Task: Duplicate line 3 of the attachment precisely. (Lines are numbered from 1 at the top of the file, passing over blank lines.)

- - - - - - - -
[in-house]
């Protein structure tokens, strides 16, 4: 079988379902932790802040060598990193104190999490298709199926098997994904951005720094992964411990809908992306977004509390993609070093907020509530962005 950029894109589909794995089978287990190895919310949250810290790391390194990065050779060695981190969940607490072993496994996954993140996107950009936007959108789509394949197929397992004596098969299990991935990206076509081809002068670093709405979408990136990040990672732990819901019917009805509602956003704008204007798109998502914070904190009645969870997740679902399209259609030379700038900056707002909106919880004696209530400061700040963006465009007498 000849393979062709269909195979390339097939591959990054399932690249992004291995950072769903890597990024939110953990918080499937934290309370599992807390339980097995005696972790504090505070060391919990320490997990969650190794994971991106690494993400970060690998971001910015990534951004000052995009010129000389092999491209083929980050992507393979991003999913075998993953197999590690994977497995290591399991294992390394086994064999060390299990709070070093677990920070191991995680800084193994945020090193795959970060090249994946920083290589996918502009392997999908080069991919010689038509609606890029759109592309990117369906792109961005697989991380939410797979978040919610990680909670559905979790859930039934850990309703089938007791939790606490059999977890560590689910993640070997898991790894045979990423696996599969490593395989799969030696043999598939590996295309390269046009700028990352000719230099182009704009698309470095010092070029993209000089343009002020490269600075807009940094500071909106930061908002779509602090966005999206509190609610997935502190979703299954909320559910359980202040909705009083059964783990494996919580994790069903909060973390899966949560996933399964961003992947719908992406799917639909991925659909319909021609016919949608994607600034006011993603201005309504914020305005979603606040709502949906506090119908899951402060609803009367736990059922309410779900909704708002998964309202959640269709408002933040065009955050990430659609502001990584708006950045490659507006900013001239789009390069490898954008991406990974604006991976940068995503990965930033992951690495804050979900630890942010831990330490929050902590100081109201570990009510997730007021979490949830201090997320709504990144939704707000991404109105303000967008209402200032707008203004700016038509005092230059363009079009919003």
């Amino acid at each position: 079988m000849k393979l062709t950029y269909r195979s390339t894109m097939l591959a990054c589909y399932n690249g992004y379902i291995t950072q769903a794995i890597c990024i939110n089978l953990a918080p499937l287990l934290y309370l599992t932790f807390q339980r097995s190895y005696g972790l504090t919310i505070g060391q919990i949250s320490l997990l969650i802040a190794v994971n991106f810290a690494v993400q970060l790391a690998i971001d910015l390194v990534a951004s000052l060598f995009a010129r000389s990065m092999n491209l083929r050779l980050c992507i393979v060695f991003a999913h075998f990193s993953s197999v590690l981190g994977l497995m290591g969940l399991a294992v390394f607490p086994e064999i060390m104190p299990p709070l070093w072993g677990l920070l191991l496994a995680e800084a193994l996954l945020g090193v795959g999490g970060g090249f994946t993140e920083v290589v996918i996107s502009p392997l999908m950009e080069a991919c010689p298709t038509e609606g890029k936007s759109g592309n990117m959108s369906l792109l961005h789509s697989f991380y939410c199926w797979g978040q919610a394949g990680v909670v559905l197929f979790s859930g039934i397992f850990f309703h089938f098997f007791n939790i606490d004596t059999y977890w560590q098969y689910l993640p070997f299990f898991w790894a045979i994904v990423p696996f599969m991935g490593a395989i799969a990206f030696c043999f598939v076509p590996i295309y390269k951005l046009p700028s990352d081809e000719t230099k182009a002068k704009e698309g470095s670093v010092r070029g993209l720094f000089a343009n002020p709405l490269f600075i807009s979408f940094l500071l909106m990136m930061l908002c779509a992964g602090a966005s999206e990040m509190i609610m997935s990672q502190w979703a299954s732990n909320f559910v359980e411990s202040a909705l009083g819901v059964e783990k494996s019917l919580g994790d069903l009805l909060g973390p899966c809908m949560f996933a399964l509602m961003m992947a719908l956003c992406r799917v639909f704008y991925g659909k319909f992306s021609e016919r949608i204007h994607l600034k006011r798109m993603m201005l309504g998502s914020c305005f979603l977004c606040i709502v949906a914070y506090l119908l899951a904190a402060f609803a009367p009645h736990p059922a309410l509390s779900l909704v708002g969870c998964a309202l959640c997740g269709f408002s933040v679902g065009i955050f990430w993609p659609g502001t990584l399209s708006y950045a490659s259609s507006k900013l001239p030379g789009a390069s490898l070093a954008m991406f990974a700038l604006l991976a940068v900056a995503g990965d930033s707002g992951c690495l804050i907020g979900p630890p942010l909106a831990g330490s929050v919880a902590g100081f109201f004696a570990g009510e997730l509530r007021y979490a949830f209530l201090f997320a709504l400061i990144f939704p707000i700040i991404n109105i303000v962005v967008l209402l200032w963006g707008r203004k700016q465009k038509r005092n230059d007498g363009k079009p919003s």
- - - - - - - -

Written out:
């Amino acid at each position: 079988m000849k393979l062709t950029y269909r195979s390339t894109m097939l591959a990054c589909y399932n690249g992004y379902i291995t950072q769903a794995i890597c990024i939110n089978l953990a918080p499937l287990l934290y309370l599992t932790f807390q339980r097995s190895y005696g972790l504090t919310i505070g060391q919990i949250s320490l997990l969650i802040a190794v994971n991106f810290a690494v993400q970060l790391a690998i971001d910015l390194v990534a951004s000052l060598f995009a010129r000389s990065m092999n491209l083929r050779l980050c992507i393979v060695f991003a999913h075998f990193s993953s197999v590690l981190g994977l497995m290591g969940l399991a294992v390394f607490p086994e064999i060390m104190p299990p709070l070093w072993g677990l920070l191991l496994a995680e800084a193994l996954l945020g090193v795959g999490g970060g090249f994946t993140e920083v290589v996918i996107s502009p392997l999908m950009e080069a991919c010689p298709t038509e609606g890029k936007s759109g592309n990117m959108s369906l792109l961005h789509s697989f991380y939410c199926w797979g978040q919610a394949g990680v909670v559905l197929f979790s859930g039934i397992f850990f309703h089938f098997f007791n939790i606490d004596t059999y977890w560590q098969y689910l993640p070997f299990f898991w790894a045979i994904v990423p696996f599969m991935g490593a395989i799969a990206f030696c043999f598939v076509p590996i295309y390269k951005l046009p700028s990352d081809e000719t230099k182009a002068k704009e698309g470095s670093v010092r070029g993209l720094f000089a343009n002020p709405l490269f600075i807009s979408f940094l500071l909106m990136m930061l908002c779509a992964g602090a966005s999206e990040m509190i609610m997935s990672q502190w979703a299954s732990n909320f559910v359980e411990s202040a909705l009083g819901v059964e783990k494996s019917l919580g994790d069903l009805l909060g973390p899966c809908m949560f996933a399964l509602m961003m992947a719908l956003c992406r799917v639909f704008y991925g659909k319909f992306s021609e016919r949608i204007h994607l600034k006011r798109m993603m201005l309504g998502s914020c305005f979603l977004c606040i709502v949906a914070y506090l119908l899951a904190a402060f609803a009367p009645h736990p059922a309410l509390s779900l909704v708002g969870c998964a309202l959640c997740g269709f408002s933040v679902g065009i955050f990430w993609p659609g502001t990584l399209s708006y950045a490659s259609s507006k900013l001239p030379g789009a390069s490898l070093a954008m991406f990974a700038l604006l991976a940068v900056a995503g990965d930033s707002g992951c690495l804050i907020g979900p630890p942010l909106a831990g330490s929050v919880a902590g100081f109201f004696a570990g009510e997730l509530r007021y979490a949830f209530l201090f997320a709504l400061i990144f939704p707000i700040i991404n109105i303000v962005v967008l209402l200032w963006g707008r203004k700016q465009k038509r005092n230059d007498g363009k079009p919003s």